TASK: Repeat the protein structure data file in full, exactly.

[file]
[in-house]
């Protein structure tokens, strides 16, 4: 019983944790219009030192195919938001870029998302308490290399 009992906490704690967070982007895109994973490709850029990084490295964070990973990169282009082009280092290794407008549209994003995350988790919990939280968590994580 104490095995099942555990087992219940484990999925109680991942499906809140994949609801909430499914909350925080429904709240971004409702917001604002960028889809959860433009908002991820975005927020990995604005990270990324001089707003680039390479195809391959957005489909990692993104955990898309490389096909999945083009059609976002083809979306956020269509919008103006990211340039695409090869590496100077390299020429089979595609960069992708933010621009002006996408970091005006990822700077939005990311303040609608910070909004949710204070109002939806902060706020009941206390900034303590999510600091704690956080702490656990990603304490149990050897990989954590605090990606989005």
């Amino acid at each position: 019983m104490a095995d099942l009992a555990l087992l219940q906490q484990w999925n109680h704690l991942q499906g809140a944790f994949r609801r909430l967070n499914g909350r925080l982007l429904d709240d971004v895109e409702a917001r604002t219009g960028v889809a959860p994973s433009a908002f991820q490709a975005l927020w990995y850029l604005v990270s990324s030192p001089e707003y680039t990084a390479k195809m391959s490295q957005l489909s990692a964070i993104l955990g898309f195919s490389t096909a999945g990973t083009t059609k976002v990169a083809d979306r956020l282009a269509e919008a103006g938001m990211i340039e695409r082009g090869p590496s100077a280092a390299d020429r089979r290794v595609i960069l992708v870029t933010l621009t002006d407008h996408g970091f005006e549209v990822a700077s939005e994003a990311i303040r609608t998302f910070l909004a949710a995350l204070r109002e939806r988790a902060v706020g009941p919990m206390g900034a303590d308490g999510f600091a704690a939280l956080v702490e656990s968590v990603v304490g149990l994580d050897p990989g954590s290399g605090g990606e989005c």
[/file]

[in-house]
């Protein structure tokens, strides 16, 4: 019983944790219009030192195919938001870029998302308490290399 009992906490704690967070982007895109994973490709850029990084490295964070990973990169282009082009280092290794407008549209994003995350988790919990939280968590994580 104490095995099942555990087992219940484990999925109680991942499906809140994949609801909430499914909350925080429904709240971004409702917001604002960028889809959860433009908002991820975005927020990995604005990270990324001089707003680039390479195809391959957005489909990692993104955990898309490389096909999945083009059609976002083809979306956020269509919008103006990211340039695409090869590496100077390299020429089979595609960069992708933010621009002006996408970091005006990822700077939005990311303040609608910070909004949710204070109002939806902060706020009941206390900034303590999510600091704690956080702490656990990603304490149990050897990989954590605090990606989005």
């Amino acid at each position: 019983m104490a095995d099942l009992a555990l087992l219940q906490q484990w999925n109680h704690l991942q499906g809140a944790f994949r609801r909430l967070n499914g909350r925080l982007l429904d709240d971004v895109e409702a917001r604002t219009g960028v889809a959860p994973s433009a908002f991820q490709a975005l927020w990995y850029l604005v990270s990324s030192p001089e707003y680039t990084a390479k195809m391959s490295q957005l489909s990692a964070i993104l955990g898309f195919s490389t096909a999945g990973t083009t059609k976002v990169a083809d979306r956020l282009a269509e919008a103006g938001m990211i340039e695409r082009g090869p590496s100077a280092a390299d020429r089979r290794v595609i960069l992708v870029t933010l621009t002006d407008h996408g970091f005006e549209v990822a700077s939005e994003a990311i303040r609608t998302f910070l909004a949710a995350l204070r109002e939806r988790a902060v706020g009941p919990m206390g900034a303590d308490g999510f600091a704690a939280l956080v702490e656990s968590v990603v304490g149990l994580d050897p990989g954590s290399g605090g990606e989005c």